Today, the government solidified its stance telling the EU for the final time that the UK will let the deadline to call for an extension pass. This means the UK has formally told the EU, the UK has no intention on remaining in the transition period and will leave in its entirety on December 31st 2020.

Mr Gove dropped the bombshell news during the Joint committee meeting between the two sides. Mr Gove said Britain regaining its sovereignty is paramount to the UK’s recovery as we come out of the coronavirus pandemic.
The Cabinet Office minister said: “We have informed the EU today that we will not extend the transition period. The moment for extension has now passed.
“At the end of the year we will control our own laws and borders, which is why we are able to take the sovereign decision to introduce arrangements in a way that gives businesses impacted by coronavirus time to adjust.
“Today’s announcement is an important step towards getting the country ready for the end of the transition period, but there is still more work to be done by both Government and industry to ensure we are ready to see the opportunities of being a fully independent United Kingdom.”
With the option to extend being removed, Brussels have now been forced to focus and intensify the negotiations over the next few months. The chief negotiator for the EU, Michel barnier, has now conceded, having to accept the fact that if the EU want a deal it has to be in place before we leave at the end of the year.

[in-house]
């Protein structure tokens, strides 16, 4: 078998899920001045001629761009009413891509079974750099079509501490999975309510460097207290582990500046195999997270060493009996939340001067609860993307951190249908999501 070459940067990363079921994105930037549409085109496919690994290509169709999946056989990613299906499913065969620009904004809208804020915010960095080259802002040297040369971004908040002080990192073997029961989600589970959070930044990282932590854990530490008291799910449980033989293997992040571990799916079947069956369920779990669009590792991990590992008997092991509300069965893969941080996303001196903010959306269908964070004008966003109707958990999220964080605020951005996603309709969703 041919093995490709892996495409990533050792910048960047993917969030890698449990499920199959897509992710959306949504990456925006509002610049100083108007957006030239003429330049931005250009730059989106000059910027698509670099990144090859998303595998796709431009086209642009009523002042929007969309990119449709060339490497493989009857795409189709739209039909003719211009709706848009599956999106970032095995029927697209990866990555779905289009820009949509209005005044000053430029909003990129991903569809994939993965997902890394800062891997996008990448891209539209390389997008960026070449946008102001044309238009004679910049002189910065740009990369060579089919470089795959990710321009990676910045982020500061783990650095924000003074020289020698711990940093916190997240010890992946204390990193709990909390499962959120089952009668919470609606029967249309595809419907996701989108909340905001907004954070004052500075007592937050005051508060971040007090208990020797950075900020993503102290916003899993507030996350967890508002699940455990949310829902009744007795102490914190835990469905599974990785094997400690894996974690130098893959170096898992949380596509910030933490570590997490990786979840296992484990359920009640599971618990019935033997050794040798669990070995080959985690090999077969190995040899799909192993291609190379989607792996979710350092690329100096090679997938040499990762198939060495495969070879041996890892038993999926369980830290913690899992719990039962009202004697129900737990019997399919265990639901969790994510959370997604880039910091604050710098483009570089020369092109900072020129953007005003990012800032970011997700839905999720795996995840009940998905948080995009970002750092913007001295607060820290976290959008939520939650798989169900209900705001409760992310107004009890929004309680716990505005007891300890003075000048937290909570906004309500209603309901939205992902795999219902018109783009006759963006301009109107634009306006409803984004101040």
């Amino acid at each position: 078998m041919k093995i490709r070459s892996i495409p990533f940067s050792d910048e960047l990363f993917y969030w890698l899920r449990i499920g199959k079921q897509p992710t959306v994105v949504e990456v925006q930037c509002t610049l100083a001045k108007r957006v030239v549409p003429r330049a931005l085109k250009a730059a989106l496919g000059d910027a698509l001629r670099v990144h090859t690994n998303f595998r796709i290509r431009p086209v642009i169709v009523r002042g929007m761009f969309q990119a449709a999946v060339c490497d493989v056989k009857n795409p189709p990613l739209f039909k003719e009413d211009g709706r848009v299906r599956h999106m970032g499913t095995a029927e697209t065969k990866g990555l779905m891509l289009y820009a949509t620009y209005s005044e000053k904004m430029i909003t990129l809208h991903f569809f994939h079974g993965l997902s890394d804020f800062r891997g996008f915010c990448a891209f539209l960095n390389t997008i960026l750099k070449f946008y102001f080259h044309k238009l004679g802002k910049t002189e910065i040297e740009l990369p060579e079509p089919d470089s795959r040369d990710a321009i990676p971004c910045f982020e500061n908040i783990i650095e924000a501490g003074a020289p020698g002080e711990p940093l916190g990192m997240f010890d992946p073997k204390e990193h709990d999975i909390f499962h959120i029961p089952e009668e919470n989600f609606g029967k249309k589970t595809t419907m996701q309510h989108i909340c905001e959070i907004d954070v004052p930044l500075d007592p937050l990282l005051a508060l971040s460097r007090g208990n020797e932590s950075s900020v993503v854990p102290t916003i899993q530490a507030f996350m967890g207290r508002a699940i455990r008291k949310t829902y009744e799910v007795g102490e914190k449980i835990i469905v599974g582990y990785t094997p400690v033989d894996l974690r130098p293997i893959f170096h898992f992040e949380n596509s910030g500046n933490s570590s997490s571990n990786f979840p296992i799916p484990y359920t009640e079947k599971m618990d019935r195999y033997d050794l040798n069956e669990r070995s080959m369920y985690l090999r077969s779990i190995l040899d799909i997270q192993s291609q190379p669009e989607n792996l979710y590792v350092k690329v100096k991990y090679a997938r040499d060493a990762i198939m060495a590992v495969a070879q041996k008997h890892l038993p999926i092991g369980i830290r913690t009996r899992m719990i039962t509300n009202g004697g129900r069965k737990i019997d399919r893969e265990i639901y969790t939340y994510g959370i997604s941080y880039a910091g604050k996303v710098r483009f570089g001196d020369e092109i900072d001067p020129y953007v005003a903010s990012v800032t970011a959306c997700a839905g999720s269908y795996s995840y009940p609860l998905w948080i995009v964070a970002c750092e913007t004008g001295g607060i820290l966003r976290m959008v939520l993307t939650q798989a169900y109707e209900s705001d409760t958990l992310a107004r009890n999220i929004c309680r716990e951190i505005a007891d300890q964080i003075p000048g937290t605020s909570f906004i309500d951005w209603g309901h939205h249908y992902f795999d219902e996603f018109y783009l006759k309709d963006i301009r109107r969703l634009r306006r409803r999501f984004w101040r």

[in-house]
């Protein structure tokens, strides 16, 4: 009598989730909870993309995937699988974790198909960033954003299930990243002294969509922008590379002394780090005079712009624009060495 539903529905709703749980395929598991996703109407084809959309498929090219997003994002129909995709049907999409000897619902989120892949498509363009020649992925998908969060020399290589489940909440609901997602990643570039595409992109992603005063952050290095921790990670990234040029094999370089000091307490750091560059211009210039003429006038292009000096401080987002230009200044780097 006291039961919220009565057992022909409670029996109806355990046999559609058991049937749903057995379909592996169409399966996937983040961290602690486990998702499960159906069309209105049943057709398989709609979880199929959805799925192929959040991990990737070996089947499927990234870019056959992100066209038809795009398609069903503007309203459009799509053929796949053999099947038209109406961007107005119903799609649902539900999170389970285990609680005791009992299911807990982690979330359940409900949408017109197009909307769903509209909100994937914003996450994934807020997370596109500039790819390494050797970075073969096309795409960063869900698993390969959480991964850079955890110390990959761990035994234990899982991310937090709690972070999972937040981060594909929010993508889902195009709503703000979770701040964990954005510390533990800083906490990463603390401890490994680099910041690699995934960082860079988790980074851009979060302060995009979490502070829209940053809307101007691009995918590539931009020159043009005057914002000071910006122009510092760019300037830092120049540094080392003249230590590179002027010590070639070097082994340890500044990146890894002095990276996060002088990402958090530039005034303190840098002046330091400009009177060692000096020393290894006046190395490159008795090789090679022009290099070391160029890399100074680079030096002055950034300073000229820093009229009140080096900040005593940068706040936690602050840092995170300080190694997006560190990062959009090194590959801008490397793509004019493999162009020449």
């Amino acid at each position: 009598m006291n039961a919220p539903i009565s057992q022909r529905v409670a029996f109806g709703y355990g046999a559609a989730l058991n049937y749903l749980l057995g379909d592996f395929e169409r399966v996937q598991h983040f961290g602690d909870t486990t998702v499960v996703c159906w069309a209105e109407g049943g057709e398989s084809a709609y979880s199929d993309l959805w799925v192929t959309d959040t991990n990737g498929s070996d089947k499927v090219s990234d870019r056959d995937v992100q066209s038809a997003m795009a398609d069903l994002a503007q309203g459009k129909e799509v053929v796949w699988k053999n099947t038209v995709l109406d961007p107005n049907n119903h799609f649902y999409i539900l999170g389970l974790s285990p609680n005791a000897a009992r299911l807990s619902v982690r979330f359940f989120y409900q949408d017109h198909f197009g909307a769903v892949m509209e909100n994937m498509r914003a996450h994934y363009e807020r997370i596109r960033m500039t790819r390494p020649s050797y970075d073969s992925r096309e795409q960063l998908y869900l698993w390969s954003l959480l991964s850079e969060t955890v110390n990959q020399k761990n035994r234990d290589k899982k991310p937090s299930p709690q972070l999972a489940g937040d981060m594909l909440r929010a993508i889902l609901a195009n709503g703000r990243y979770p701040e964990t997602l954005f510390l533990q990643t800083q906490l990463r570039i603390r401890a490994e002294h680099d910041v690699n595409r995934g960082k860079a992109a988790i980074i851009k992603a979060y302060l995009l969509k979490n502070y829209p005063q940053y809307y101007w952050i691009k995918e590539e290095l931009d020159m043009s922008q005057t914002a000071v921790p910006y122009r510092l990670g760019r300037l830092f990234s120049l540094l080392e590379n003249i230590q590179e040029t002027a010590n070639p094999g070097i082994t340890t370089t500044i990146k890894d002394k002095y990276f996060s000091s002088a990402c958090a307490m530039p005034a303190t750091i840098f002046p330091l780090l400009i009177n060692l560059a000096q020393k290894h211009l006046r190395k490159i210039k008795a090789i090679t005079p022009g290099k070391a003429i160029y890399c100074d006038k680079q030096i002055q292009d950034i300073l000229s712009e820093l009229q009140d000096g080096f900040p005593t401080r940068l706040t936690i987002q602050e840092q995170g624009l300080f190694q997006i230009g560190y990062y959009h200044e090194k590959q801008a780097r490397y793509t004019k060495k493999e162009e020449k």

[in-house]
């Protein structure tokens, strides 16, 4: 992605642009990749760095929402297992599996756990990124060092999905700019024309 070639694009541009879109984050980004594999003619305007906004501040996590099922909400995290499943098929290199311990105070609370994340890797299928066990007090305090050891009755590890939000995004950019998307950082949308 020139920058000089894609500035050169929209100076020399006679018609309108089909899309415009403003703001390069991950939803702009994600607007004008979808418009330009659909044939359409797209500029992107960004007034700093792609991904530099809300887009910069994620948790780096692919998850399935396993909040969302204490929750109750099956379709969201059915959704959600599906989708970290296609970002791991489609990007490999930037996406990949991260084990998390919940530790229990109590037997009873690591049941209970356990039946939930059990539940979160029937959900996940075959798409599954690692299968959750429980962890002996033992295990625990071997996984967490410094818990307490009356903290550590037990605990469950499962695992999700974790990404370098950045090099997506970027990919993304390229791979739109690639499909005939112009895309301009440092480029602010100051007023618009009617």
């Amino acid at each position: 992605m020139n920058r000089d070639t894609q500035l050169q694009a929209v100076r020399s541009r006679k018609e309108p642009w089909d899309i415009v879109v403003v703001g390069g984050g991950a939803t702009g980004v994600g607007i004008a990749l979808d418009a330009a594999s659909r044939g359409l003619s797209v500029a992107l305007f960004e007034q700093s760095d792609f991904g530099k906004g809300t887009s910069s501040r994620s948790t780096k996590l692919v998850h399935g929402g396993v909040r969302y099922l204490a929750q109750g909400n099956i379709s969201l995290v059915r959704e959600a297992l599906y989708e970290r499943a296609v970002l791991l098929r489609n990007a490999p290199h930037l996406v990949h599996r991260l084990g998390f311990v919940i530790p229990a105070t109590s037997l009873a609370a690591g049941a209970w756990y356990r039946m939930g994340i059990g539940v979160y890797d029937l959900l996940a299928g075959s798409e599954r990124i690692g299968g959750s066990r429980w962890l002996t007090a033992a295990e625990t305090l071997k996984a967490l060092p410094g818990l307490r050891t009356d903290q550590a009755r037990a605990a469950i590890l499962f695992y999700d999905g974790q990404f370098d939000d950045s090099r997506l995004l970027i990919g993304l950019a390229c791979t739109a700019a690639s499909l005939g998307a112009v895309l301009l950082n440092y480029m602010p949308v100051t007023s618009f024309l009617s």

He said: “The EU has always been open to an extension of the transition period. “At today’s Joint Committee, we took note of the UK’s decision not to extend.
“We must now make progress on substance. To give every chance to the negotiations, we agreed to intensify talks in the next weeks and months.”
European Commission vice-president Maros Sefcovic said: “Gove was very clear, unequivocal, on the fact that the UK is not going to seek an extension.
“We take this decision as a definitive one, and therefore are pleading for acceleration on work on all fronts.
“ It comes as UK officials unveiled plans for light-touch border checks with the EU from January 1.
To help business cushion the instant effect of leaving the EU, there will be a 6 month grace period to submit the required documentation and pay for tariffs on basic items such as clothes and electronics.
For Live stock imports, health checks will be carried out away from the border.
Business bosses have been very supportive of the governments approach
Elizabeth de Jong, Policy Director at the Freight Transport Association, said: “The logistics industry is extremely grateful for the measures announced by the UK government to stage the introduction of new trading arrangements between the EU and UK in the first six months after the transition period.
“They have listened to our concerns and made allowances to enable our sector to recover from the COVID-19 pandemic and plan effectively so that we can continue to trade effectively with Europe.”
Richard Burnett, Chief Executive of the Road Haulage Association commented: “This is very welcome news and we are pleased the Government has taken a sensible and pragmatic approach to the problem after listening to stakeholders such as the RHA.”

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